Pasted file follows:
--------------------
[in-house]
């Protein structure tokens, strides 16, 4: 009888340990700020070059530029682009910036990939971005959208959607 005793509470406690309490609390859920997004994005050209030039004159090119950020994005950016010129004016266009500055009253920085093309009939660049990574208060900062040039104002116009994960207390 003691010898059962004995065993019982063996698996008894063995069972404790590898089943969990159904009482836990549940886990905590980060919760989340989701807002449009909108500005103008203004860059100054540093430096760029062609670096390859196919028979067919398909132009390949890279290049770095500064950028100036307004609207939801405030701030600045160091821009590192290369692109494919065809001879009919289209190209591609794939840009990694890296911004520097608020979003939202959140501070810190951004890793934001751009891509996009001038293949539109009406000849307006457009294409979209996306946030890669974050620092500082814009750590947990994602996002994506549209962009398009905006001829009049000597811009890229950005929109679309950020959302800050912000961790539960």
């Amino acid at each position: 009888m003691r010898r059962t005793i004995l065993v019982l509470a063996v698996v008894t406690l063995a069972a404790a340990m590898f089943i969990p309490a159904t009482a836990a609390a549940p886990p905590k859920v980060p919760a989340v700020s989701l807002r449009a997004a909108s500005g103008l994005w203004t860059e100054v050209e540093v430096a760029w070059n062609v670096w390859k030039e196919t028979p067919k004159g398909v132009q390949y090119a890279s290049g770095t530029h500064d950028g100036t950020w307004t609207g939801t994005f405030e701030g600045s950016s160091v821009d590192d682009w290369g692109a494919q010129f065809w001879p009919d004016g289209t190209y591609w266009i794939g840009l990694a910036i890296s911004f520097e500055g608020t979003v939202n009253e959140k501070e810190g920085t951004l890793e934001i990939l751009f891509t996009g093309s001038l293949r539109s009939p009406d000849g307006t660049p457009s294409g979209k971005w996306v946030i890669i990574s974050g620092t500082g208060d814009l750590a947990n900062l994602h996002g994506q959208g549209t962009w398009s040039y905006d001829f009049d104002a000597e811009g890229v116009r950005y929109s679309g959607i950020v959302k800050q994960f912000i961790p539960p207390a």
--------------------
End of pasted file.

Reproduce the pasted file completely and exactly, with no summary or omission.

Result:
[in-house]
């Protein structure tokens, strides 16, 4: 009888340990700020070059530029682009910036990939971005959208959607 005793509470406690309490609390859920997004994005050209030039004159090119950020994005950016010129004016266009500055009253920085093309009939660049990574208060900062040039104002116009994960207390 003691010898059962004995065993019982063996698996008894063995069972404790590898089943969990159904009482836990549940886990905590980060919760989340989701807002449009909108500005103008203004860059100054540093430096760029062609670096390859196919028979067919398909132009390949890279290049770095500064950028100036307004609207939801405030701030600045160091821009590192290369692109494919065809001879009919289209190209591609794939840009990694890296911004520097608020979003939202959140501070810190951004890793934001751009891509996009001038293949539109009406000849307006457009294409979209996306946030890669974050620092500082814009750590947990994602996002994506549209962009398009905006001829009049000597811009890229950005929109679309950020959302800050912000961790539960």
């Amino acid at each position: 009888m003691r010898r059962t005793i004995l065993v019982l509470a063996v698996v008894t406690l063995a069972a404790a340990m590898f089943i969990p309490a159904t009482a836990a609390a549940p886990p905590k859920v980060p919760a989340v700020s989701l807002r449009a997004a909108s500005g103008l994005w203004t860059e100054v050209e540093v430096a760029w070059n062609v670096w390859k030039e196919t028979p067919k004159g398909v132009q390949y090119a890279s290049g770095t530029h500064d950028g100036t950020w307004t609207g939801t994005f405030e701030g600045s950016s160091v821009d590192d682009w290369g692109a494919q010129f065809w001879p009919d004016g289209t190209y591609w266009i794939g840009l990694a910036i890296s911004f520097e500055g608020t979003v939202n009253e959140k501070e810190g920085t951004l890793e934001i990939l751009f891509t996009g093309s001038l293949r539109s009939p009406d000849g307006t660049p457009s294409g979209k971005w996306v946030i890669i990574s974050g620092t500082g208060d814009l750590a947990n900062l994602h996002g994506q959208g549209t962009w398009s040039y905006d001829f009049d104002a000597e811009g890229v116009r950005y929109s679309g959607i950020v959302k800050q994960f912000i961790p539960p207390a």